Welcome to the website of the Digital Media Law Project. The DMLP was a project of the Berkman Klein Center for Internet & Society from 2007 to 2014. Due to popular demand the Berkman Klein Center is keeping the website online, but please note that the website and its contents are no longer being updated. Please check any information you find here for accuracy and completeness.
I have a pet theory that perfect informational transparency would make the world a more civil place. Sure, it might be embarrassing to reveal our personal secrets and foibles to the world, but the tradeoff would be that you'd know when someone was talking out of both sides of their mouth. In such a world, maybe that senator wouldn't be quite so holier-than-thou when the public knows about his penchant for underage prosti
There are a couple of laws in California that the U.S. Supreme Court should consider before it announces tomorrow whether or not the Proposition 8 trial can be broadcast on YouTube: § 240 and § 422. These two laws don't address same-sex marriage, discrimination, or even access to courts, as you may have expected. Instead, these sections of the California Penal Code make it a crime to either assault or threaten to use violence against another person.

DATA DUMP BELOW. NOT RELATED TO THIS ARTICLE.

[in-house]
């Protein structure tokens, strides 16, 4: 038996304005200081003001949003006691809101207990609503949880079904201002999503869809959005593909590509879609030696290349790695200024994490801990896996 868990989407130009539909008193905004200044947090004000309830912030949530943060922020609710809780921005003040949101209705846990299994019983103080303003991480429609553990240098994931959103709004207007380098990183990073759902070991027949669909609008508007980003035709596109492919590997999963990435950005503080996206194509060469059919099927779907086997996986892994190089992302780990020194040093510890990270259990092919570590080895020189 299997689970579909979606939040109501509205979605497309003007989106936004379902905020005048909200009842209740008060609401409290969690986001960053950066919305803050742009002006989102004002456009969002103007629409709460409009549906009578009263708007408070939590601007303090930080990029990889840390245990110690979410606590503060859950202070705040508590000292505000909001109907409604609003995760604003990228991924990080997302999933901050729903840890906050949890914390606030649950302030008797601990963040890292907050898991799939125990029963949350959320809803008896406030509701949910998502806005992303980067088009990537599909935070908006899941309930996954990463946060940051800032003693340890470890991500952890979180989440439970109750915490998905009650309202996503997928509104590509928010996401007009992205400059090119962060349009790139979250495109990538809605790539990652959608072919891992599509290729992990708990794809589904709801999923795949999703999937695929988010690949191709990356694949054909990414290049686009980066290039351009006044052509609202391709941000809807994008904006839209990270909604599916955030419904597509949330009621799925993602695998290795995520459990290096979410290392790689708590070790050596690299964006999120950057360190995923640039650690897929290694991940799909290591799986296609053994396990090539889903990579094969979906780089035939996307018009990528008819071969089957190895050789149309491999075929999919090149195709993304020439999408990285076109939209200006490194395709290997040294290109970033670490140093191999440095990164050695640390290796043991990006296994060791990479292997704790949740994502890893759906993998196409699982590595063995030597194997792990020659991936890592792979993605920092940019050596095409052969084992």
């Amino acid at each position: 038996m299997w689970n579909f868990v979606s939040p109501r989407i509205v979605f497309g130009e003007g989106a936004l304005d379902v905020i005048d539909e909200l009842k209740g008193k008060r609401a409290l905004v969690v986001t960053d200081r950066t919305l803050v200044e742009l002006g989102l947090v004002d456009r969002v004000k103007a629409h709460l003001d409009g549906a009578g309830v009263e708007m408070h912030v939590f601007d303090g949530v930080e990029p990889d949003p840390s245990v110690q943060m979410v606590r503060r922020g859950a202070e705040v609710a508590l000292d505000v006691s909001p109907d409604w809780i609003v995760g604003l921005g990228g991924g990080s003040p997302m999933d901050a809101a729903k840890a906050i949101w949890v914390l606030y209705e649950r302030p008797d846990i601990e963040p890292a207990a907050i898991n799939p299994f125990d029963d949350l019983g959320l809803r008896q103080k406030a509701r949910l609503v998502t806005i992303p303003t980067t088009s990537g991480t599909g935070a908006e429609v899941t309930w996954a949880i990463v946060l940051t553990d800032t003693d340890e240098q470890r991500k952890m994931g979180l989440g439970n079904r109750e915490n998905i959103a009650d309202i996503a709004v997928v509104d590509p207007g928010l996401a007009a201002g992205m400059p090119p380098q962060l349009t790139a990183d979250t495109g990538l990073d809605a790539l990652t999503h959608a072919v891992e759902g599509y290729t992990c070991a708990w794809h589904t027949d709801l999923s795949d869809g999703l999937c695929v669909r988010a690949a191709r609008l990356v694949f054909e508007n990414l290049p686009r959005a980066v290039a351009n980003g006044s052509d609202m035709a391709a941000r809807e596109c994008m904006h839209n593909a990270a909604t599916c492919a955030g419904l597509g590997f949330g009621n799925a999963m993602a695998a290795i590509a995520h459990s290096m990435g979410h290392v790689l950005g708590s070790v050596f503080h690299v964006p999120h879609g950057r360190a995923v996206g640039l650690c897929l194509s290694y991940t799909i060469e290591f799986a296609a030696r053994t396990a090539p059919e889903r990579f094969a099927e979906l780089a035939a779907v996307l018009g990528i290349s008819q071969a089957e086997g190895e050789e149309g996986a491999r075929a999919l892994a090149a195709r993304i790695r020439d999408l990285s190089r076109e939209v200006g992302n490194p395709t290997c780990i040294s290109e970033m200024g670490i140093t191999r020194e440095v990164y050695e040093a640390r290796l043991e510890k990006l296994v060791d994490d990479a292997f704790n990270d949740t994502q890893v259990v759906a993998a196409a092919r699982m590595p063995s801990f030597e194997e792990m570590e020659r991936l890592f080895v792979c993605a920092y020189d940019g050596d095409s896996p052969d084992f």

In recent years, the American public seems to have fallen under the impression that providers and regulators of airline travel have extra-legal powers. These fictional powers typically mean that passengers can be treated like cattle.
We are delighted to announce the public launch of the Berkman Center's Online Media Legal Network (OMLN), a new pro bono (i.e., free!) initiative that connects lawyers and law school clinics from across the country with online journalists and digital media creat
We are looking for contributing authors with expertise in media law, intellectual property, First Amendment, and other related fields to join us as guest bloggers. If you are interested, please contact us for more details.